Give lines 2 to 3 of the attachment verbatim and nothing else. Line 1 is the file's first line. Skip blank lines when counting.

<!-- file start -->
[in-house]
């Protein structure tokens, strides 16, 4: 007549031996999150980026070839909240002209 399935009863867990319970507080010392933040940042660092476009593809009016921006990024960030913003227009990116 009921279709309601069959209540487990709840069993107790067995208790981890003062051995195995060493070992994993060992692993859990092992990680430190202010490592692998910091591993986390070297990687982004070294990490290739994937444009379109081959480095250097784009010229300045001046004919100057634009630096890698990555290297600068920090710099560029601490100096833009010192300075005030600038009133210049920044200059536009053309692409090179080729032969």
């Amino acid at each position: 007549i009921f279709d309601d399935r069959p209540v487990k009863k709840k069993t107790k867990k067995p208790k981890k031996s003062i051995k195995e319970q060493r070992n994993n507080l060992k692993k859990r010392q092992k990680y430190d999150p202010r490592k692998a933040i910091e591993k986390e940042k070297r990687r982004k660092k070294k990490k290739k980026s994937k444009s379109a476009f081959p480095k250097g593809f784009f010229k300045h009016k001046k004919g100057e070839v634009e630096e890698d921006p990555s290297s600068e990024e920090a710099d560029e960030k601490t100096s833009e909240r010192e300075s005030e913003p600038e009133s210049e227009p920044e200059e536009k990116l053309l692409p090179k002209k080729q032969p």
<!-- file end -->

């Protein structure tokens, strides 16, 4: 007549031996999150980026070839909240002209 399935009863867990319970507080010392933040940042660092476009593809009016921006990024960030913003227009990116 009921279709309601069959209540487990709840069993107790067995208790981890003062051995195995060493070992994993060992692993859990092992990680430190202010490592692998910091591993986390070297990687982004070294990490290739994937444009379109081959480095250097784009010229300045001046004919100057634009630096890698990555290297600068920090710099560029601490100096833009010192300075005030600038009133210049920044200059536009053309692409090179080729032969």
């Amino acid at each position: 007549i009921f279709d309601d399935r069959p209540v487990k009863k709840k069993t107790k867990k067995p208790k981890k031996s003062i051995k195995e319970q060493r070992n994993n507080l060992k692993k859990r010392q092992k990680y430190d999150p202010r490592k692998a933040i910091e591993k986390e940042k070297r990687r982004k660092k070294k990490k290739k980026s994937k444009s379109a476009f081959p480095k250097g593809f784009f010229k300045h009016k001046k004919g100057e070839v634009e630096e890698d921006p990555s290297s600068e990024e920090a710099d560029e960030k601490t100096s833009e909240r010192e300075s005030e913003p600038e009133s210049e227009p920044e200059e536009k990116l053309l692409p090179k002209k080729q032969p």